Yet one thing is certain... The WinXP Hm Ed media my system is installed from... a CD that I'd ordered recently from the Microsoft Replacement Center to supercede an OEM/bundled predecessor that's infected with Commonname... places the latter on the drive even better, LOL, than the CD it was to replace. So, seeing as how there is such deep-pockets hanky panky going on at Microsoft in the way those boys and girls are playing fast and loose with OUR PRICACY... could it be that unca Billy would stoop low enough to incorporate a CWS component? -- Because no matter how often I reinstall Windows, CWShredder always seems to detect (each time I scan from Clean Boot mode)... an instance of CWS.MSConfig. This informs that CWShredder is not really doing the trick as far as removal; it's merely playing around, deleting, perhaps, a registry entry that gets restored at next startup.

Opening programs like CWShredder for inspection in Macintosh is easy; but the problem is that everything's in the parent software company's assembly language, in pre-execution state. You can't determine WHAT is going to be installed from assembly gibberish without special equipment. Besides, when a Windows executable is opened in a non-standard format like Unix there are so many aberrations when the code attempts to execute that it's impossible to determine if spyware is set to install.

Not so with Microsoft install media. All the APIs and other installation files; .DLLs; .INFs and .SIFs etc., are present as separate units containing tell-tale CLSIDs, and can be opened to fully reveal contents. That was how I first got proof that Microsoft Corporation was operating a gigantic scam in the Commonname department, shipping infected replacement media out of the Ohio factory. All who report lost or damaged (or, as in my case... infected) OEM/bundled media and request replacement will receive media infected with the CN parasite. On a positive note, it's free. Such a deal.

To determne if YOUR media is infected, place the CD in the CD-Rom and go to Windows Search. Enable advanced options and type this CLSID into the BOTTOM box: {00000000-0000-0000-0000-000000000000}. Make sure you set the search parameter for CD-ROM, whatever that drive letter happens to be. In SP2 versions of Windows there will be 10 files that install CN to your drive. In SP1 versions, nine. Allow at least 5 minutes for the search, possibly more. Quite often the results you dread will come at the last minute. It's like the old saw about lost things always turning up in the last place you look. Give the scan a chance.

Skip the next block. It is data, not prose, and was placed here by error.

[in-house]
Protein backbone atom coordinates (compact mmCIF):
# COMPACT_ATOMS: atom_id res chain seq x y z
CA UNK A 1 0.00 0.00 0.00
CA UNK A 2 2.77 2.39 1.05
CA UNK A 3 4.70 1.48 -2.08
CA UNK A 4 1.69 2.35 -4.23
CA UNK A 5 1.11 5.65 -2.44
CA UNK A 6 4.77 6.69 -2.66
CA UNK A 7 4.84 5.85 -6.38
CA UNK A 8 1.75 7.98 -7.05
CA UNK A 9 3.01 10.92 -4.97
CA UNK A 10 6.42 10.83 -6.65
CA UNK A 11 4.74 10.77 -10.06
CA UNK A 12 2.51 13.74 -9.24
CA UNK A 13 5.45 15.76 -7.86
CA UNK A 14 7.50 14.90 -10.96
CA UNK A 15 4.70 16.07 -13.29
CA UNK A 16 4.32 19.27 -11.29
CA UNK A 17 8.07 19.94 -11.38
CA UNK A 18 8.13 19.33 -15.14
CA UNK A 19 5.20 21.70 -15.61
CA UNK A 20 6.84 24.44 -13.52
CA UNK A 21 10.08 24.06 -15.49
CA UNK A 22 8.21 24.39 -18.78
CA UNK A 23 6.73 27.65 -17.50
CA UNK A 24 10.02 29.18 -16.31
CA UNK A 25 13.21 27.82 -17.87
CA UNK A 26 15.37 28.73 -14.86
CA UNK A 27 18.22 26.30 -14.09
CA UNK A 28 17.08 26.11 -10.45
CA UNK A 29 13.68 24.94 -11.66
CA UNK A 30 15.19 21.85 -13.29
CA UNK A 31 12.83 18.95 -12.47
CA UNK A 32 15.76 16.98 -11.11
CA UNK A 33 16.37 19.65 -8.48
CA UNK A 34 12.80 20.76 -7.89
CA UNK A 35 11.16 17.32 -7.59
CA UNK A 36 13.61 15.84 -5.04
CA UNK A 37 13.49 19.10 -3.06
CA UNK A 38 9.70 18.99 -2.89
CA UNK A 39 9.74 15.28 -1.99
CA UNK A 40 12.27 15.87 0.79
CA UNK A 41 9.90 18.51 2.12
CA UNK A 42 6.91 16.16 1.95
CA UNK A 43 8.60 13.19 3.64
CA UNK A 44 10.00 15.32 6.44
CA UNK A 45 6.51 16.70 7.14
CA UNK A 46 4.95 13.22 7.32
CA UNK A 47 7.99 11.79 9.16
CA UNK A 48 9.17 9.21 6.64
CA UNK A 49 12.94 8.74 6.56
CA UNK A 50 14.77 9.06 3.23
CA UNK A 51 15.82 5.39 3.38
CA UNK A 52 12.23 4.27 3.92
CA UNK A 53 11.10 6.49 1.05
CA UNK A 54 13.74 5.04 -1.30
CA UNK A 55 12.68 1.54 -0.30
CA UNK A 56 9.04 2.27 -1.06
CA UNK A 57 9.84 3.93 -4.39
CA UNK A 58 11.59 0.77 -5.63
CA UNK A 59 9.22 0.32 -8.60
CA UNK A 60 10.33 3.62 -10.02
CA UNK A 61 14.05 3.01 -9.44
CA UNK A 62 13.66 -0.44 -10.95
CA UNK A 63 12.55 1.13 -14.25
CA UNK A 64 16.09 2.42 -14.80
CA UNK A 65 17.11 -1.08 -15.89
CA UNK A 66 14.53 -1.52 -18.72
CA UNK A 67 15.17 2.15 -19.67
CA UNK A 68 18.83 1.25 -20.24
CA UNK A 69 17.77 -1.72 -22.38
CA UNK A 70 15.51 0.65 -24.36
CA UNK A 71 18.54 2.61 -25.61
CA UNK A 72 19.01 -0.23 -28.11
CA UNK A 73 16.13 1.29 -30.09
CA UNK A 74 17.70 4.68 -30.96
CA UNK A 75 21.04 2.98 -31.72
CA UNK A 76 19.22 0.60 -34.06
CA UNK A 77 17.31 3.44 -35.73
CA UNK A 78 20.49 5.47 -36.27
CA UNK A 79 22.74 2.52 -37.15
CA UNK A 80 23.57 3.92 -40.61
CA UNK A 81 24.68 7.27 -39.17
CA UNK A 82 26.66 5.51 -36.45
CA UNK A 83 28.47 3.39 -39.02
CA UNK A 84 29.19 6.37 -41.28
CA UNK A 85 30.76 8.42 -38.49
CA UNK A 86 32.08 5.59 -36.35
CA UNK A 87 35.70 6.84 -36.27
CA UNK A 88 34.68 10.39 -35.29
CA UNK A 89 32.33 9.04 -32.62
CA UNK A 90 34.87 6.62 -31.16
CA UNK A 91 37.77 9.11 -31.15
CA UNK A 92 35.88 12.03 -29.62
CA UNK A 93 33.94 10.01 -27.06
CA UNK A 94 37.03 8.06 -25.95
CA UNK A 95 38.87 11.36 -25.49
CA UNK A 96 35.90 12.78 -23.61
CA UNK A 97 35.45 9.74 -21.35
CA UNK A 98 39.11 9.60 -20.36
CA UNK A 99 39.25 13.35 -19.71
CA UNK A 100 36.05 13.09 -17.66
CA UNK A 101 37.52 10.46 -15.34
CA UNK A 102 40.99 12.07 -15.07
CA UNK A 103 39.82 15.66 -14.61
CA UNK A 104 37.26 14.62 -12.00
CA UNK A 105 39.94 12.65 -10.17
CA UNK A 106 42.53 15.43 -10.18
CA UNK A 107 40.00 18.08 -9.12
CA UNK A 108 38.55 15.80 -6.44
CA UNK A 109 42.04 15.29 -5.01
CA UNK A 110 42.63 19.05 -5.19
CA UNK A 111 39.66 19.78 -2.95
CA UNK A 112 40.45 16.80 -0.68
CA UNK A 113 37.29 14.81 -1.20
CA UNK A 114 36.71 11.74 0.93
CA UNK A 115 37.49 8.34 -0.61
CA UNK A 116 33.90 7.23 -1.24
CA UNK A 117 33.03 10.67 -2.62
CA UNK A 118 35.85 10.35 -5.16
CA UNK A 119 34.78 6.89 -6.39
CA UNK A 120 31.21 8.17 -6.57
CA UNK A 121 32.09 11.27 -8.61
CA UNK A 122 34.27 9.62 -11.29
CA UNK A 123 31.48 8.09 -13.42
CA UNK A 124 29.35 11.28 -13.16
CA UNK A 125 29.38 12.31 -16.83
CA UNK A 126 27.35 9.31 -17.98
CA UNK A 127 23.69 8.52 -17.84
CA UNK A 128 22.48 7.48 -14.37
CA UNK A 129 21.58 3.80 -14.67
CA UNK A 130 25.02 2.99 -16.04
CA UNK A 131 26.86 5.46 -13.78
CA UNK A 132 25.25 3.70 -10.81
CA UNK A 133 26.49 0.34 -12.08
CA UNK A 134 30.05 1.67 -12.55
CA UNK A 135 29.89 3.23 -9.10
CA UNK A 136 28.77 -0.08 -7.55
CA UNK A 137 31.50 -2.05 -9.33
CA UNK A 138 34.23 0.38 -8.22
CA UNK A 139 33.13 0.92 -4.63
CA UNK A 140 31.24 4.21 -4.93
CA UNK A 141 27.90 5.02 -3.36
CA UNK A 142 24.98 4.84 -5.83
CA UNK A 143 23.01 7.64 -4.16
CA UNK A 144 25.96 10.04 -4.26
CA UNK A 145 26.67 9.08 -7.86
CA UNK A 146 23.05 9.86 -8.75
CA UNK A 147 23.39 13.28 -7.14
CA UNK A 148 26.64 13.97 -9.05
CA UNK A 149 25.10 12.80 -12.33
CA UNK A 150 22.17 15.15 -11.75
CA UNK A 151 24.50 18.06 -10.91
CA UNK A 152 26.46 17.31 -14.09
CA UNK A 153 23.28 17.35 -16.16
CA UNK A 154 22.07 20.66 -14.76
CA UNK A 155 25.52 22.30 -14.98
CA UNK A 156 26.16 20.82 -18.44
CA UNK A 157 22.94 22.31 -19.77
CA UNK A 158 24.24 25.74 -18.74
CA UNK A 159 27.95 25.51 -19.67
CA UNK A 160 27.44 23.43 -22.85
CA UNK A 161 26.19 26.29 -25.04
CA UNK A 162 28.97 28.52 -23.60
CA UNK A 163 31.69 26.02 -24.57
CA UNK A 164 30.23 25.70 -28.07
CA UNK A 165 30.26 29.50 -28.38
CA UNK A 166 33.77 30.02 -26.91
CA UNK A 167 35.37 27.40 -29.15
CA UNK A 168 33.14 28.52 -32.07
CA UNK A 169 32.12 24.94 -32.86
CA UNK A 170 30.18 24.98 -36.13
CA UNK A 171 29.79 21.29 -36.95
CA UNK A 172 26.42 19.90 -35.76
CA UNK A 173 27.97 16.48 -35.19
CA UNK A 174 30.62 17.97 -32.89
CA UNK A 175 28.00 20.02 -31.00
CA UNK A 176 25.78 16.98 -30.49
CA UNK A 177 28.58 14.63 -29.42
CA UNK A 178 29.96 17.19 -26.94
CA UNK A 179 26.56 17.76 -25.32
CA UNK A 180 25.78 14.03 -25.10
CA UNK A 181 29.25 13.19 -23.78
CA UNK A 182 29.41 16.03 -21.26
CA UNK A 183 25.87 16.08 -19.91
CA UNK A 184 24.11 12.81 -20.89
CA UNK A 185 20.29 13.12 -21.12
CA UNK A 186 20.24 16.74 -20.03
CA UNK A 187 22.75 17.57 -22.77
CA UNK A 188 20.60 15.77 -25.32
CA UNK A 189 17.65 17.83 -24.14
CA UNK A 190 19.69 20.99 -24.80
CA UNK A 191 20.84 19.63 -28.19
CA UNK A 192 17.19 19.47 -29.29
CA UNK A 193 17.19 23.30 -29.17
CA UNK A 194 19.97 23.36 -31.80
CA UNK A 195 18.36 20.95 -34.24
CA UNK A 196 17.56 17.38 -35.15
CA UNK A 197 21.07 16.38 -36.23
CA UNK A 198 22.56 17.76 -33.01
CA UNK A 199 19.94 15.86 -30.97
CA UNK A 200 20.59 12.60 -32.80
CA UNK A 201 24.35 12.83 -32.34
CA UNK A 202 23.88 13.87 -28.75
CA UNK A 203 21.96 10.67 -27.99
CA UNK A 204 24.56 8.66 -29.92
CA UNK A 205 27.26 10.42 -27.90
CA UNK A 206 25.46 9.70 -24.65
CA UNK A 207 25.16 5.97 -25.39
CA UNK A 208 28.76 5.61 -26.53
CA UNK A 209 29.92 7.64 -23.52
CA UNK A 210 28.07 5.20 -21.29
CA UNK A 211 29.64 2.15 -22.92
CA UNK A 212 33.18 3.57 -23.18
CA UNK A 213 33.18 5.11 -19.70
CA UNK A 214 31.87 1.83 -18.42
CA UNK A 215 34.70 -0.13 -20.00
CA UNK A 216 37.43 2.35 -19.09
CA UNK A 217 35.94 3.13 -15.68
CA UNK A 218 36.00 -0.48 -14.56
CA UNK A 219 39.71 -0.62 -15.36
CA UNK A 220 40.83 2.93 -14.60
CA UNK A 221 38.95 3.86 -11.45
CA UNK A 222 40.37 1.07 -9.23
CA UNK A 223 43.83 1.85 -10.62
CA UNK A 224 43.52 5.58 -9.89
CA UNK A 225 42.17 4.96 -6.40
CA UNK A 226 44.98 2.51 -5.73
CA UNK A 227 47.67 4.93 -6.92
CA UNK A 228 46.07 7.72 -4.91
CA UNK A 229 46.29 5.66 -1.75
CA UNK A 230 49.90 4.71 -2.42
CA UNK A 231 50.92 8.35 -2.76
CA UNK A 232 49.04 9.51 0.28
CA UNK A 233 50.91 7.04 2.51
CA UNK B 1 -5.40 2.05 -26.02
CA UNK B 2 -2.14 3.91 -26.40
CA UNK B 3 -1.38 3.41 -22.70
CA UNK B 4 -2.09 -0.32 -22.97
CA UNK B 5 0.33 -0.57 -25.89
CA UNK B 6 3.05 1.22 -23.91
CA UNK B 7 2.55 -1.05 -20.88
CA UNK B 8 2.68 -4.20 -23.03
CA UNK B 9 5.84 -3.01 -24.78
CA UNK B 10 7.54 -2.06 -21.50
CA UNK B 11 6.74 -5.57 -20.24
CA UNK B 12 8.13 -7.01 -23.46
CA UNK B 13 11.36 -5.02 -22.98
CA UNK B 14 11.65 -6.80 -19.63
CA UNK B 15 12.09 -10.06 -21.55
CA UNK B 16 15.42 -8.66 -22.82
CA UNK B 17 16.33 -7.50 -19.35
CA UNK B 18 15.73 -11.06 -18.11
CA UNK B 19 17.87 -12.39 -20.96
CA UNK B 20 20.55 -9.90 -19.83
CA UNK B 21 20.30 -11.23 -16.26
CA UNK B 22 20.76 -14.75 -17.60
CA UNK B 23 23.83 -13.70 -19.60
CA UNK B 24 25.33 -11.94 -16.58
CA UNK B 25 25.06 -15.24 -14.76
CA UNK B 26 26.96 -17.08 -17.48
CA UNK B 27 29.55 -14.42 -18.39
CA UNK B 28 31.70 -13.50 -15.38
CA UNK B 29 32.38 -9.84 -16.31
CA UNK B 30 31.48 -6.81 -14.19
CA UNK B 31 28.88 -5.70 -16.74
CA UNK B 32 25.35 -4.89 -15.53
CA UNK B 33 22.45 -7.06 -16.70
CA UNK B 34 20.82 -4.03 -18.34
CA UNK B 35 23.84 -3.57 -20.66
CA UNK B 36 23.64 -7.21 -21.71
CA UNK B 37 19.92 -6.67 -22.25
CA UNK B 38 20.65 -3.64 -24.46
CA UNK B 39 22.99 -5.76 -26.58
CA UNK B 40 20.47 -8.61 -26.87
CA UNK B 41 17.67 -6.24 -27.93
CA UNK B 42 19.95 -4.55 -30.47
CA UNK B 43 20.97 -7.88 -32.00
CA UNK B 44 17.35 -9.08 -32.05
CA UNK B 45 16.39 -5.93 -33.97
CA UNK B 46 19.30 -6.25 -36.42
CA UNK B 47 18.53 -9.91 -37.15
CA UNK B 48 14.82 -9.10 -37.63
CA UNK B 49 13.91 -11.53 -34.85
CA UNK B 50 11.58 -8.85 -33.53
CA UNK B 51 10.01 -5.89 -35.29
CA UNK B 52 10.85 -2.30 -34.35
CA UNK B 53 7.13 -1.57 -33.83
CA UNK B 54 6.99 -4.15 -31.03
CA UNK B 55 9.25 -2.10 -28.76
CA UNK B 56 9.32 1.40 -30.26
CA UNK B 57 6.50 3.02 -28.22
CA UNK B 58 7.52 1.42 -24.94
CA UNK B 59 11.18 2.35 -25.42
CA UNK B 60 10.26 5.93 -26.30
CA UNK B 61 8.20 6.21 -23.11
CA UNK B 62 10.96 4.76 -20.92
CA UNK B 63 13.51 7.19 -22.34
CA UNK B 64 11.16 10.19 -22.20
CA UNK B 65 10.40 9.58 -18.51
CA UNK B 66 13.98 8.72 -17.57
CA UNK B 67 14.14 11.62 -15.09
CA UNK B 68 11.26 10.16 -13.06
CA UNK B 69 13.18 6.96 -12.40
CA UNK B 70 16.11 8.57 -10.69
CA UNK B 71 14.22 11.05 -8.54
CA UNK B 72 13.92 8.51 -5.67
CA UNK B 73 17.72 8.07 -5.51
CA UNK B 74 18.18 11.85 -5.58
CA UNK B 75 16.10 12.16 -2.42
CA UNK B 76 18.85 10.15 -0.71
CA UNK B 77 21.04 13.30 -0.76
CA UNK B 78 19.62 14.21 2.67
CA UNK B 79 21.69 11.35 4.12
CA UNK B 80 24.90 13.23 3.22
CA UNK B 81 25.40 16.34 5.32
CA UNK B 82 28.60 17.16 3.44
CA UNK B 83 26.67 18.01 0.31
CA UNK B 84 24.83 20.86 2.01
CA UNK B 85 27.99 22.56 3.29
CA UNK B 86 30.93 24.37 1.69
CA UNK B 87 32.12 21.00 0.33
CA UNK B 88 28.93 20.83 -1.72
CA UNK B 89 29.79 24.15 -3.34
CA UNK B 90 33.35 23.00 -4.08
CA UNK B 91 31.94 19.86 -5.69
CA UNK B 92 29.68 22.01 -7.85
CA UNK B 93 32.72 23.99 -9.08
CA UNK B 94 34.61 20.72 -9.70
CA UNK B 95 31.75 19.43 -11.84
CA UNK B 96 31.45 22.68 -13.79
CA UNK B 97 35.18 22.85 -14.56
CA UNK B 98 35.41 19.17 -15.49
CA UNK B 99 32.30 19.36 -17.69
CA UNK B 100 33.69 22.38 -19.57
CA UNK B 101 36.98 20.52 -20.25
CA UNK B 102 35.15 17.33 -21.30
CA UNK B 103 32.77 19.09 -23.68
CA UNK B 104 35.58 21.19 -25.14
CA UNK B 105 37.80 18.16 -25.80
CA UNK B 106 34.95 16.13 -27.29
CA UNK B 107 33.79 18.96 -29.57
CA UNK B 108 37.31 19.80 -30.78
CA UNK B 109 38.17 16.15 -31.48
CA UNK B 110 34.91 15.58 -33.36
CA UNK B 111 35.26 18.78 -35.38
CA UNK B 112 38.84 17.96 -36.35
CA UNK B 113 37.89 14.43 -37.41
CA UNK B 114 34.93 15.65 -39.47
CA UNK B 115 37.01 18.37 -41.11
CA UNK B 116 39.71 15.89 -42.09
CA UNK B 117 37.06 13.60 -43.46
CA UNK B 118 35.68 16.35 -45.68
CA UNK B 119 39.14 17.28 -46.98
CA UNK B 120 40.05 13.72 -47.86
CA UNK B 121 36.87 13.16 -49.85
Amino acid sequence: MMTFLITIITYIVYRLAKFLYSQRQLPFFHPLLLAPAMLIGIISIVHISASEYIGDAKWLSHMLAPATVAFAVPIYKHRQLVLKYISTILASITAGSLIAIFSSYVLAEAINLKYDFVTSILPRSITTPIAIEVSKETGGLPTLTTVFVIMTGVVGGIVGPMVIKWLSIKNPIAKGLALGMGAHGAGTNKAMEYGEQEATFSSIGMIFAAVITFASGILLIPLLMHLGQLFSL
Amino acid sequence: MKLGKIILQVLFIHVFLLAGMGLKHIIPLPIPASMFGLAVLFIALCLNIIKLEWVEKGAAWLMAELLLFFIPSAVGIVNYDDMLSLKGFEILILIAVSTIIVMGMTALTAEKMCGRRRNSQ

Have you ever seen a list of CWS CLSIDs? Have you ever been able to find even ONE confirmed CLSID for CWS? I've seen lots of posted 'maybes' -- but not one single sure thing. Why do you suppose that is? $$. Who posts the maybes? Ans.: people like you and me. Who's NOT POSTING sure things? Ans.: Those who provide the market with spyware and spyware removers. Again, itz the $$. Good cop; bad cop. Capone's old racket with a new cybertwist.

But back to the chase... with all ZA anti-spyware and Ad-Aware SE scans coming up clean I begin to realize that circumstances have actually changed very little in Windoz-world since B4 SP1. Yeah. The spyware removers still don't work. Or, would it be more correct to say that CWS still does?

In addition, I've read the literature posted at Computer Associates' site regarding location and identification of various CWS versions, and have manually searched where and for what the information specifies, with NO RESULTS! Why, then, is CWShredder 'finding' something, if 'something' is not there?

Could my machine be infected with a version of CWS that escapes detection (wouldn't be the first time for that...) and that is capable of penetrating and corrupting installer packages?

Admittedly, following the most recent format job I went back on my own policy, failing to armor-coat a ZAP 61_737_000 package saved for the proverbial rainy day; usually I stash valuables within .zip archives, but hadn't done so this go-around. From what I know of CWS a .zip shell probably wouldn't have prevented penetration; yet zipping packages B4 storing them in Windows does provide an additional layer of protection, just as a warm outer shell provides you and me protection when we go outside.

Last night I downloaded a new copy of ZAP 61_737_000, which, haha, I may or may not use to upgrade the old version again. :-) Once burned, twice shy.

And then, too, in my trusty CD case there's still a copy of Kerio's old and best firewall to fall back on, the 2.1.5. Hmm.

I would appreciate any comments.

BTW, fight shy of East-Tec Eraser. It's spyware and I can prove it.